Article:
Jason Cole Votrobek, 27, of Vero Beach, Fla.; Jesse Violante, 32, of Vero Beach, Fla.; Roland Rafael Castellanos, 32, of Cartersville; Tara Atkins, 33, of Cartersville; and James Chapman, 61, of Macon were indicted for their respective roles in operating an alleged "pill mill" pain clinic that served as a front for the illegal distribution of addictive painkillers.
A Wednesday press conference held at the Federal Building in Rome revealed the indictment, which alleges that the clinic, operating as the Atlanta Medical Group at 16 Collins Drive, was actually a drug distribution operation seeing a high number of patients, most from outside the state, illegally distributing "hundreds of thousands of Oxycodone pills."
According to Assistant U.S. Attorney Scott Hulsey, the volume of patients typically seen exceeded levels allowing for a sufficient medical examination. The indictment further details the roles played by each suspect, including Chapman, a licensed practitioner authorized to write prescriptions.
"The difference between a legitimate pain clinic and an illegal 'pill mill' is whether the doctor was prescribing medicine or pain pills in the course of ordinary business or in following the usual or standard medical procedures," Hulsey said. "However, once a doctor begins prescribing outside the ordinary course of legitimate medical practice, then it veers into illegal activity and can be charged like any other drug offense."
The drug in question, allegedly prescribed in "amounts and dosage combinations that exceeded that required for legitimate medical treatment," was Oxycodone, an opiate and Schedule II controlled substance. Atlanta Medical Group operated primarily on a cash-only basis dispensing the pills on-site. The indictment cites that these Oxycodone pills were sold at "substantially marked-up prices."
A Wednesday press release from the U.S. Department of Justice on the arrests showed the investigation found Votrobek, Violante and Castellanos to be financiers and operators of the clinic while Atkins served as the office manager and Chapman as primary doctor. All defendants were allegedly involved in the clinic practices and knowingly sanctioned illegal behavior, including the receipt of bribes for clinic access, medical procedures performed by non-medical personnel and falsified patient drug screens. Further, Atkins is accused of, on at least one account, facilitating the prescription of pain killers to patients, even though she was not a doctor.
Currency found in at least 10 bank accounts and assets allegedly tied to illegal activities were found to be valued at more than $800,000, including more than $500,000 in cash seized from two residences in Florida. Despite having only opened in May 2010, profits from the Atlanta Medical Group were deemed "significant" within the indictment, alleging that much of the proceeds were used to purchase additional Oxycodone.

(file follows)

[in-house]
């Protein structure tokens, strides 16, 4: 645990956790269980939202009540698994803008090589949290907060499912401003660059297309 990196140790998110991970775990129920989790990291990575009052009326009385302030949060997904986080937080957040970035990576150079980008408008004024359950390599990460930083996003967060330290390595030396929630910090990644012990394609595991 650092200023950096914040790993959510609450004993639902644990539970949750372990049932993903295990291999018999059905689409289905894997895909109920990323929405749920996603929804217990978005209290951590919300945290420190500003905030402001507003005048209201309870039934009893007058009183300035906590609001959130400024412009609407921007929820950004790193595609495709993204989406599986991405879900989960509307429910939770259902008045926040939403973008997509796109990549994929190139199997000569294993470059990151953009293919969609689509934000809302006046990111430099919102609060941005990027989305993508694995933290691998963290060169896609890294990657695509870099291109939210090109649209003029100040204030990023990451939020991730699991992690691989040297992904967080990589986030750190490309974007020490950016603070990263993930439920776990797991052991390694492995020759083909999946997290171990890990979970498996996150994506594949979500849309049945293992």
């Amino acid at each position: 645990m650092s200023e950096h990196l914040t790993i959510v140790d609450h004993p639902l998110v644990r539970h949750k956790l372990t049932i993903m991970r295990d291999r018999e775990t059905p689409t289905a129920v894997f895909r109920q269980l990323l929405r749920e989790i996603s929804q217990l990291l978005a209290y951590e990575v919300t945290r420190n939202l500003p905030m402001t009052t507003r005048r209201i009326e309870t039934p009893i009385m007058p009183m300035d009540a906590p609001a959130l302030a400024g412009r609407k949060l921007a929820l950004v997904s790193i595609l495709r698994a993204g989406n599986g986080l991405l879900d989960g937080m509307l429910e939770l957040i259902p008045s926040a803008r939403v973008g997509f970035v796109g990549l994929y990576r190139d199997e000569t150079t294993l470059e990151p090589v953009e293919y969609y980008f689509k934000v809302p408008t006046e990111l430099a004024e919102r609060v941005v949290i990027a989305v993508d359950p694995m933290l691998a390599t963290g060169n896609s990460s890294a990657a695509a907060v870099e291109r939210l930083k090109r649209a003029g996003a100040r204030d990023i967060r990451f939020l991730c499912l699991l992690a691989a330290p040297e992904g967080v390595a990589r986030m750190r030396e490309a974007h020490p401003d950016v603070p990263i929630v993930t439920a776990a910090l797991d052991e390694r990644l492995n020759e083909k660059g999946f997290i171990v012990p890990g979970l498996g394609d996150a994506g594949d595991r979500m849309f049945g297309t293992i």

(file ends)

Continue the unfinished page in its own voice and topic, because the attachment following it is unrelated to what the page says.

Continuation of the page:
"The indictment alleges that ultimately there were millions of dollars in play with this clinic being in operation only a little over a year," Hulsey said.
The DOJ press release reports that recent findings have shown a rise in prescription pain pill abuse, leading to more fatal overdoses from pain medication than all illegal drugs combined. The Atlanta Medical Group is accused of regularly prescribing Oxycodone to patients with visible signs of addiction as well as those reselling the drugs.
"The pain pill problem is one that is a department priority," Hulsey said. "The reason is, pain pill abuse is rising."
An investigation begun by the FBI/Northwest Georgia Criminal Enterprise Safe Streets Task Force was expanded in May 2010 with the help of Special Agents of the Drug Enforcement Administration, Georgia Bureau of Investigation, Bartow County Sheriff's Office and the Internal Revenue Service - Criminal Investigation.
"There was a high number of patients and a lot of them were coming from out of state, and that was one of the facts that, in fact, tipped off law enforcement in this case," Hulsey said. "... One of the signs that this is a 'pill mill,' is the fact that there were people from out of state rather than people visiting their own home-state doctors."
Bartow County Sheriff Clark Millsap was quoted in the DOJ press release regarding the joint efforts of local, state and national agencies sending a message to other offenders.
"The Bartow/Cartersville Drug Task Force and all other agencies involved have been working diligently to stop this type of illegal drug activity. We want to send a message that we will not stand for any type of drug dealers in this county. Whether it be prescription drugs, marijuana, methamphetamine, cocaine or any other illegal drug, we will exhaust all our law enforcement resources to stop you," Millsap said.
Members of the public are reminded that the indictment contains only allegations. A defendant is presumed innocent of the charges and it will be the government's burden to prove a defendant's guilt beyond a reasonable doubt at trial.